Tiger Woods. If this was 2008, these two words would have struck fear into the hearts of fellow golfers. Tiger was a god, a god with one mission: to break Jack Nicklaus’ record of 18 majors, something he seemed destined to do. He stepped on the throats of fellow golfers and took no prisoners on the way to winning. Every tournament he played in he expected, and we expected, him to win. If he had the lead going into sunday, he was going to win. And if he didn’t? He was probably going to win anyways.
Tiger’s last major victory was the ‘08 U.S. Open, which will go down in history as one of the greatest weeks of golf the world has ever seen. Tiger played 72 holes of golf on a torn ACL and a broken Tibia, and when he made a putt on the 72nd hole that only Tiger could make, he had to play 18 more. And it wasn’t until the 91st hole that Tiger finally won. It was his 14th major, and it just added more to an already enormous legacy.
Then came knee surgery. And right when he was getting back into form from that, the cheating scandal that I’m sure everyone in the world knows about came out. Tiger lost his family, his swing coach, his caddy and his sponsors. He was, and still is, a shell of his former self.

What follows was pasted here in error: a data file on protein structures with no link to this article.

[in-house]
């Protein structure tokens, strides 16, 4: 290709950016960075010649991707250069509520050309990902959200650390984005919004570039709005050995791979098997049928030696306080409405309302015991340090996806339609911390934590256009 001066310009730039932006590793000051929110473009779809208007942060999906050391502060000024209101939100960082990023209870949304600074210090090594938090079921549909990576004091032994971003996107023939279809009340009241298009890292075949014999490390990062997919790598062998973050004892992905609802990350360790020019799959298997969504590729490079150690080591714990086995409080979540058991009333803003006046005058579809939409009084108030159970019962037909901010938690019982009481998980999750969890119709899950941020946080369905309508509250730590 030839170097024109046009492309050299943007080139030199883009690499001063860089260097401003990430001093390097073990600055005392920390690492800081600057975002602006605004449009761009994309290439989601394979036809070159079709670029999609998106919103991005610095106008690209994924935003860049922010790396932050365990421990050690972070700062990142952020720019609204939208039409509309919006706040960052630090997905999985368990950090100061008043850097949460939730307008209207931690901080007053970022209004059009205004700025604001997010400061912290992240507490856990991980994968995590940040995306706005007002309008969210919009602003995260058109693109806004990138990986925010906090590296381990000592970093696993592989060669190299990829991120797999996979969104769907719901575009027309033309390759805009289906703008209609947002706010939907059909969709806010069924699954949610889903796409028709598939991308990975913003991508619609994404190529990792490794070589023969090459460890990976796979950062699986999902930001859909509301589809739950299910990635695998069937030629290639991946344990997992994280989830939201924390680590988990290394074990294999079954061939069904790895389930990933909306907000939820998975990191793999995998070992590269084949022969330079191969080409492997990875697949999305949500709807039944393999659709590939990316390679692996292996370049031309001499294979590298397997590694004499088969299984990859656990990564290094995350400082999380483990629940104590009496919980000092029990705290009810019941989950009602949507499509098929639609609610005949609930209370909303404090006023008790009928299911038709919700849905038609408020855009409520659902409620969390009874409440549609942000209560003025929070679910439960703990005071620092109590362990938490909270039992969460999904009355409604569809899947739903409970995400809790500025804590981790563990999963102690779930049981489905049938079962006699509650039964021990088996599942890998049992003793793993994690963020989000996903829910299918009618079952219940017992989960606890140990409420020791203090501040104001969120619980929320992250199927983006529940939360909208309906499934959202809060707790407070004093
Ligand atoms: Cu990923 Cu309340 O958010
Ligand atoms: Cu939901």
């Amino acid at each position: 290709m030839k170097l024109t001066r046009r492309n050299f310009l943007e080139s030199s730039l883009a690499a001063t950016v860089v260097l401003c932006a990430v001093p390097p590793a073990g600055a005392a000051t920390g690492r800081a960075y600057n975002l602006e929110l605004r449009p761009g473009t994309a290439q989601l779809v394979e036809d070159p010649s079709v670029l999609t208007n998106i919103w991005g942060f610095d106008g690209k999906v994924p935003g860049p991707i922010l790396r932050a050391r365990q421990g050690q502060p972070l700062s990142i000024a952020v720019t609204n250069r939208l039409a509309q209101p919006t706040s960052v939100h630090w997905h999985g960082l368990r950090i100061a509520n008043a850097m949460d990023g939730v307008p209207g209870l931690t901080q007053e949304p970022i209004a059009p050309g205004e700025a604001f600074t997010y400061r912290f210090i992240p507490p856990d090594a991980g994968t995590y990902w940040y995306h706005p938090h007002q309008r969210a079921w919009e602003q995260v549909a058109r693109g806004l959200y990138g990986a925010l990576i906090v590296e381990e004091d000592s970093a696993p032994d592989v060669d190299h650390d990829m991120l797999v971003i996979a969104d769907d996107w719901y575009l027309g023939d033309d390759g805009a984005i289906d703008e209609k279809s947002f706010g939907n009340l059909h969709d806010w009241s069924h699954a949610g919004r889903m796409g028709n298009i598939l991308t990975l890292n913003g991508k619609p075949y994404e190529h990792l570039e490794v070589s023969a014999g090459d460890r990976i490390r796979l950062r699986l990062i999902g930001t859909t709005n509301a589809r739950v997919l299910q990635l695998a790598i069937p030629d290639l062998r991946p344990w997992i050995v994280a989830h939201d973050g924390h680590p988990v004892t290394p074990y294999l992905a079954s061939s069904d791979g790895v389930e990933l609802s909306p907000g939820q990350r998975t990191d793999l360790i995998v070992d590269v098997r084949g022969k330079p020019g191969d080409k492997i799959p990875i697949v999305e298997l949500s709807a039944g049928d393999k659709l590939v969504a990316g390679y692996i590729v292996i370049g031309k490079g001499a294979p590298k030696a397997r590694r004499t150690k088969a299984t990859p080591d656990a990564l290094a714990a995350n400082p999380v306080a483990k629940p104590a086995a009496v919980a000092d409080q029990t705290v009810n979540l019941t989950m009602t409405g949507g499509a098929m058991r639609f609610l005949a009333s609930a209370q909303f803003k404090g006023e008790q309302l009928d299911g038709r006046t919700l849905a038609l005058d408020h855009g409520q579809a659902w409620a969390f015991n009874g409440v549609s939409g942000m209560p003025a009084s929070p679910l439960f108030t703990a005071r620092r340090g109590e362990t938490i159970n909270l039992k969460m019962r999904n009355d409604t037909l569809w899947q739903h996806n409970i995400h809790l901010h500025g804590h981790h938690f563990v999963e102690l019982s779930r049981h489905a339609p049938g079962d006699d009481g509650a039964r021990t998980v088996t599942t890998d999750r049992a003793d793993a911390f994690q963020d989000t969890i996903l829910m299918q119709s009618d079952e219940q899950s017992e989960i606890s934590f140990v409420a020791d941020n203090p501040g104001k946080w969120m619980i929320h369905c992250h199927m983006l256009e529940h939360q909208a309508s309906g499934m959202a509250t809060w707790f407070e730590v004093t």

He is back to the number one player in the world. He still wins tournaments. He won five last year, best on Tour. But this is not the same golfer of last decade. He is rarely in contention going into the weekend. And if he is, like he was last week after a phenomenal Saturday round, he fades on Sunday. He hits shots that old Tiger would never hit. Most of all, he hasn’t won a major since that fateful week in 2008.
Some say that he is broken physically, which is true. Tiger’s health has been in decline for the past couple years, and I really hope that he recovers. When Tiger wins, golf wins. Tiger is the only reason a lot of people watch golf, and I’m sure the PGA Tour would love it if Tiger would, for example, win the Masters this year. I can’t wait.